Ok fine, fast forward. Now my employer is saying I did or could not have had a legal basis for refusing to fly if I were sick. I think (know) they are wrong. Certainly no company wants its pilots fatiguing out. I get that. But if you must, there has to be some legal basis for it.

But I think I have my answer. FAR 91.13 indicates you are liable as pilot if you operate an aircraft recklessly, for example knowing you have a an unfit condition for a flight. Next, FAR 61.61.53 "Prohibition on operations during medical deficiency" indicates that it is illegal to fly if you do not meet the conditions of your medical issuance. I think those are the laws I am looking for. I am looking for laws saying that if I know of any condition that makes me unfit then I have a legal obligation to not fly. I think it is pretty clear that these laws supporting that sort of decision. Whether you get fired or not is another subject. If you work for this firm you will be fired ruthlessly it seems.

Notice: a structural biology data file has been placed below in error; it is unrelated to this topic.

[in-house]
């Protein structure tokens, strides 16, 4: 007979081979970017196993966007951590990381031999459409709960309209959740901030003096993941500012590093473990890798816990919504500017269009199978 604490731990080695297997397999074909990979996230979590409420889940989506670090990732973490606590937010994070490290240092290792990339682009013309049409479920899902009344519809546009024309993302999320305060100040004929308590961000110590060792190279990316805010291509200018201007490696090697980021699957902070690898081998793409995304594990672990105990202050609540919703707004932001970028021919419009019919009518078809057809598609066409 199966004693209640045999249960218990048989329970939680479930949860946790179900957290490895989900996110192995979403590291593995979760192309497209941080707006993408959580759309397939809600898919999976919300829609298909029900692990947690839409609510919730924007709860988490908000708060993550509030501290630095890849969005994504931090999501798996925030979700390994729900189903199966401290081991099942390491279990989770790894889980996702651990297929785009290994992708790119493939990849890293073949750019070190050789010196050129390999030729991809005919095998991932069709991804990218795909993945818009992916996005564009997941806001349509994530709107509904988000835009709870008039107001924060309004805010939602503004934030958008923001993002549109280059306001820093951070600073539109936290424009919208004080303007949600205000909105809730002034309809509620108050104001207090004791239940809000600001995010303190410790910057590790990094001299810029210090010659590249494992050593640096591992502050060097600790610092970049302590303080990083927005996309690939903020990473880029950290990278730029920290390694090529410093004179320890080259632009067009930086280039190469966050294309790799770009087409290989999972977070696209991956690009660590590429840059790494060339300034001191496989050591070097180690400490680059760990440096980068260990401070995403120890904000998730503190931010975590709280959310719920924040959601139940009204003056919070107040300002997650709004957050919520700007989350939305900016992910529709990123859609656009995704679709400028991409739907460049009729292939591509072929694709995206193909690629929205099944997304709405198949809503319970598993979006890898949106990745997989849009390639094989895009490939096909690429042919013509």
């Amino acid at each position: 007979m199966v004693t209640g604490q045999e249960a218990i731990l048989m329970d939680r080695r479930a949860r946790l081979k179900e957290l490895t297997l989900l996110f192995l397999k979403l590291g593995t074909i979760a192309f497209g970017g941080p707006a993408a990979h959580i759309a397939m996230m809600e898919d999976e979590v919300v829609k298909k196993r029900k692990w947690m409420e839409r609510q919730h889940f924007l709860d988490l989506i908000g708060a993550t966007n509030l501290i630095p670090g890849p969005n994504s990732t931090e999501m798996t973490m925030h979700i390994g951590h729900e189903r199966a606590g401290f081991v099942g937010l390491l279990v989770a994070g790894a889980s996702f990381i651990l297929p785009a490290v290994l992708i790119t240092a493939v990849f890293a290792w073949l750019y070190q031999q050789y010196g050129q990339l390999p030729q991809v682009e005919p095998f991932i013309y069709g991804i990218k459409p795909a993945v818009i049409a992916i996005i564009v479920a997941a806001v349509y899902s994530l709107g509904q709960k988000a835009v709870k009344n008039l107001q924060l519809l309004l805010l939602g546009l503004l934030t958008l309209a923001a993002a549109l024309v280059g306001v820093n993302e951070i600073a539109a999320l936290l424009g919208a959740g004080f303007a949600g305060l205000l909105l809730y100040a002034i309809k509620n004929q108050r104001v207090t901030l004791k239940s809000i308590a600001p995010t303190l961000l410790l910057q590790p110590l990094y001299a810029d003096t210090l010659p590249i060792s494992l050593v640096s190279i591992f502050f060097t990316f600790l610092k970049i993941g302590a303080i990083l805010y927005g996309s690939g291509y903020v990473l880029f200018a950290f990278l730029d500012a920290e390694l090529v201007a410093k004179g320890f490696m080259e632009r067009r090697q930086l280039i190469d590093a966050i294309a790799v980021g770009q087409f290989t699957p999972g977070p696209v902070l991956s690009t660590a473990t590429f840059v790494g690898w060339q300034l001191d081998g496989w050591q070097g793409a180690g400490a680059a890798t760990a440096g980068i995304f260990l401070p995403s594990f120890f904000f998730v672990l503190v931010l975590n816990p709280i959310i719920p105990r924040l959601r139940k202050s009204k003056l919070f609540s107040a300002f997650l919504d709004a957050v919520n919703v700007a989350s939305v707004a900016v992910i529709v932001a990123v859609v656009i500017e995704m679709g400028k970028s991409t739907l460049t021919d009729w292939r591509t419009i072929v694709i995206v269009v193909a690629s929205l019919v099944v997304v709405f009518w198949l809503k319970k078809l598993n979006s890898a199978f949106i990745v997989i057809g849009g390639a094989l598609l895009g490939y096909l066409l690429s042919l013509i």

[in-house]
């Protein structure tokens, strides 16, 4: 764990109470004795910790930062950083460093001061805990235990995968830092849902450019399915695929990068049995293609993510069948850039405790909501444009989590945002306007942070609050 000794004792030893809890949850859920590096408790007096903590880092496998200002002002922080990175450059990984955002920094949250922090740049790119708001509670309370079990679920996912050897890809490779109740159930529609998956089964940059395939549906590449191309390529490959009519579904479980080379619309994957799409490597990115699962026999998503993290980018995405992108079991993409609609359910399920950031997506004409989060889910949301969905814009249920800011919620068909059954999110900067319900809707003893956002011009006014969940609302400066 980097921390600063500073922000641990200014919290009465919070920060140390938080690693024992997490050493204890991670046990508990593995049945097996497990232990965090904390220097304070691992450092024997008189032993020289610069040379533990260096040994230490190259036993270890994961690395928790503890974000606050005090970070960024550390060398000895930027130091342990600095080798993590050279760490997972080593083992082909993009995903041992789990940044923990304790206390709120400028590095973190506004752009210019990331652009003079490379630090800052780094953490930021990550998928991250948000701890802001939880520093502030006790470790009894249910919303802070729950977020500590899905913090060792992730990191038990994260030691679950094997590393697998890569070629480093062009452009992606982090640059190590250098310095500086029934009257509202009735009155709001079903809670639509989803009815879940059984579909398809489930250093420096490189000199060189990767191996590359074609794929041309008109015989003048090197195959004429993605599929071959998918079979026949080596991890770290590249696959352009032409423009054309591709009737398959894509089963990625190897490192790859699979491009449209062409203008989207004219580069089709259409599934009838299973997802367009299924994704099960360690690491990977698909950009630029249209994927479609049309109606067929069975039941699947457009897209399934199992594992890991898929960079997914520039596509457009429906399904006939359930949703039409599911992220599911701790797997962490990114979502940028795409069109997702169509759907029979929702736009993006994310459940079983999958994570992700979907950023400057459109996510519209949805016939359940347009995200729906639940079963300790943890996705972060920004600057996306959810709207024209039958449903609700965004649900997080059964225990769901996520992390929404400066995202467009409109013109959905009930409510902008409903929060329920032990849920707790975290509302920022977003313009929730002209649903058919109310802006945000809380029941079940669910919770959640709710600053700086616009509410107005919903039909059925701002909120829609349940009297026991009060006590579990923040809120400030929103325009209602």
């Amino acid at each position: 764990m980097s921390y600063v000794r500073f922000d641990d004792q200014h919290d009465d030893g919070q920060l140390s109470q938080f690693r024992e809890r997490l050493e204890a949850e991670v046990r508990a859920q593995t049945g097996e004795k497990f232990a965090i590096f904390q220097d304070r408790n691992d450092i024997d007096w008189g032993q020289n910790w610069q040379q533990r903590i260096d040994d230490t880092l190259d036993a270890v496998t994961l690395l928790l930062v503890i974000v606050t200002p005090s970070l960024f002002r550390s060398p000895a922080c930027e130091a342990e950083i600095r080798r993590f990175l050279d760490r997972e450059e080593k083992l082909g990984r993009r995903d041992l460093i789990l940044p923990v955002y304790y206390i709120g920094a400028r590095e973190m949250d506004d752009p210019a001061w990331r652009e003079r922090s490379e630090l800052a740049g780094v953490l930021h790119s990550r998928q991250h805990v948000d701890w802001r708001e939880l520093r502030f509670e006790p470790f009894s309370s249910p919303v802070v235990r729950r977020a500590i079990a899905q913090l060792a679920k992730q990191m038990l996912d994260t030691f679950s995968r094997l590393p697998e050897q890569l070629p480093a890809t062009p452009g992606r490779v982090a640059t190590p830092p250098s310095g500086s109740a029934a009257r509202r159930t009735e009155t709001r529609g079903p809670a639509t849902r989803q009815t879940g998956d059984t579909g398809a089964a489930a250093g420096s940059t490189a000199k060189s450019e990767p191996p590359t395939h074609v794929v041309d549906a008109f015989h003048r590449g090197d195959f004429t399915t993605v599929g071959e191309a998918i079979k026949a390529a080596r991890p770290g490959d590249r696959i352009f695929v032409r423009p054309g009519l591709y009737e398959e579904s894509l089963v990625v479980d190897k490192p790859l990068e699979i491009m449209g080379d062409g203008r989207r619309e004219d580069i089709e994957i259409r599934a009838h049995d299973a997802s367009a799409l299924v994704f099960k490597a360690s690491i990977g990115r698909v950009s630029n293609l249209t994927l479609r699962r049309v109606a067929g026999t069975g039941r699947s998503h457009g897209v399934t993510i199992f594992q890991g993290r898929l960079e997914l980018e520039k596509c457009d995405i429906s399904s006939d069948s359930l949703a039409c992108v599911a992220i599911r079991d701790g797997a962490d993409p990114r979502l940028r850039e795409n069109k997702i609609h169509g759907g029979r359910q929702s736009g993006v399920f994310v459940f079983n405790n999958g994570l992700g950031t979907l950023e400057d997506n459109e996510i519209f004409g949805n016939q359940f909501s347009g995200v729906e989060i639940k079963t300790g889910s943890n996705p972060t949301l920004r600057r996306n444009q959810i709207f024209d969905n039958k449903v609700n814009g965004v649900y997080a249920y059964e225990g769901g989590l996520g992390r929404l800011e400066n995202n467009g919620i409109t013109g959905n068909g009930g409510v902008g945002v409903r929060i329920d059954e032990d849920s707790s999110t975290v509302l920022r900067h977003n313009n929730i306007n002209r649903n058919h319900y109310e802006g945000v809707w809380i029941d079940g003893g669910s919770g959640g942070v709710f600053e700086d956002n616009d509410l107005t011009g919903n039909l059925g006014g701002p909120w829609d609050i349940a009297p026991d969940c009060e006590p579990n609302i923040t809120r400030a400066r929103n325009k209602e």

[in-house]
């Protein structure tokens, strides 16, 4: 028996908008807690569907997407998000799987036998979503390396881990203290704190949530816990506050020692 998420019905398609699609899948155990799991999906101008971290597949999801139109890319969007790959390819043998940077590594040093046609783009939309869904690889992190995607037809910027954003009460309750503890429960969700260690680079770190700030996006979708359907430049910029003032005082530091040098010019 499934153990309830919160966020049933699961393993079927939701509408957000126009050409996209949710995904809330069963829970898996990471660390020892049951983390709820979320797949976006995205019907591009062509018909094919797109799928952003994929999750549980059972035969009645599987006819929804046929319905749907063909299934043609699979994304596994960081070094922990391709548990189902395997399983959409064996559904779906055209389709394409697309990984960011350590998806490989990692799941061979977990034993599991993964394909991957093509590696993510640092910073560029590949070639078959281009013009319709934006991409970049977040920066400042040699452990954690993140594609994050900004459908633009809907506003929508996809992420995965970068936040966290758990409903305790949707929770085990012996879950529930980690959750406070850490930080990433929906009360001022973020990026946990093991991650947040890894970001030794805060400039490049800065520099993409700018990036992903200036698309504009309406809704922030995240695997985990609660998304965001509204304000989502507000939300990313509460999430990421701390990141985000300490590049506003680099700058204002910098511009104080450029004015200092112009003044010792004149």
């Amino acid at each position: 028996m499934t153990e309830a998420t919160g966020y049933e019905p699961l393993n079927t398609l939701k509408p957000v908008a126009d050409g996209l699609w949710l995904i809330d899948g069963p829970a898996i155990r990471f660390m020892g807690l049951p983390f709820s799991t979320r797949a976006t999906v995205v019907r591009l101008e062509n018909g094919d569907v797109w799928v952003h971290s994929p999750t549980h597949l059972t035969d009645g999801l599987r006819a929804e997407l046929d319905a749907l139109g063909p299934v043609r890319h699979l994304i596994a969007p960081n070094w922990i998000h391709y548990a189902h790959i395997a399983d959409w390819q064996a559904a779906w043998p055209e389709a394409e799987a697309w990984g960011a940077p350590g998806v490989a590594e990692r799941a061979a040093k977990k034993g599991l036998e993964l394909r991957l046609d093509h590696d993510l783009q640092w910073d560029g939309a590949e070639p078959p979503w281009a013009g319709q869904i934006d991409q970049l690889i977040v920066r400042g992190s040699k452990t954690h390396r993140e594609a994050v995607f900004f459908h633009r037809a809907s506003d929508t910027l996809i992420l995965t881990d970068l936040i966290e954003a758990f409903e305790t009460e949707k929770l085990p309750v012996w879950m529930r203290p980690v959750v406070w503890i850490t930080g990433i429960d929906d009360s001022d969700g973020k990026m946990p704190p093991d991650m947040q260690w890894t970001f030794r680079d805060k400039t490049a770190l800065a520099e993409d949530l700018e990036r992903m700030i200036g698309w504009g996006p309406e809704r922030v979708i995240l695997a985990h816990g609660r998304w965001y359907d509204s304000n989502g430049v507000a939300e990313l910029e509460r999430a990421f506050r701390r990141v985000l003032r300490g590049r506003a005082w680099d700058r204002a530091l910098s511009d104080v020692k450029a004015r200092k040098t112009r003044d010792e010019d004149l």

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Old 07-26-2023, 10:55 AM
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The complexity of your situation is multi-faceted. Regarding fatigue, it appears that you weren't fatigued, but advised you might be or might e calling fatigued.

If you weren't fit to fly based on medication that was being taken, that's not the same as fatigue, but a separate issue which might prevent you from exercising the privileges of your medical certificate. The conditions of issue are spelled out on the back of your medical certificate. Among those is that you must continue to comply with the validity standards specified for your medical certificate; comply with any statement of functional, operational, or time limit of the medical certificate; and comply with the standards relating to prohibition of operation during a medical deficiency (reference 14 CFR 61.53.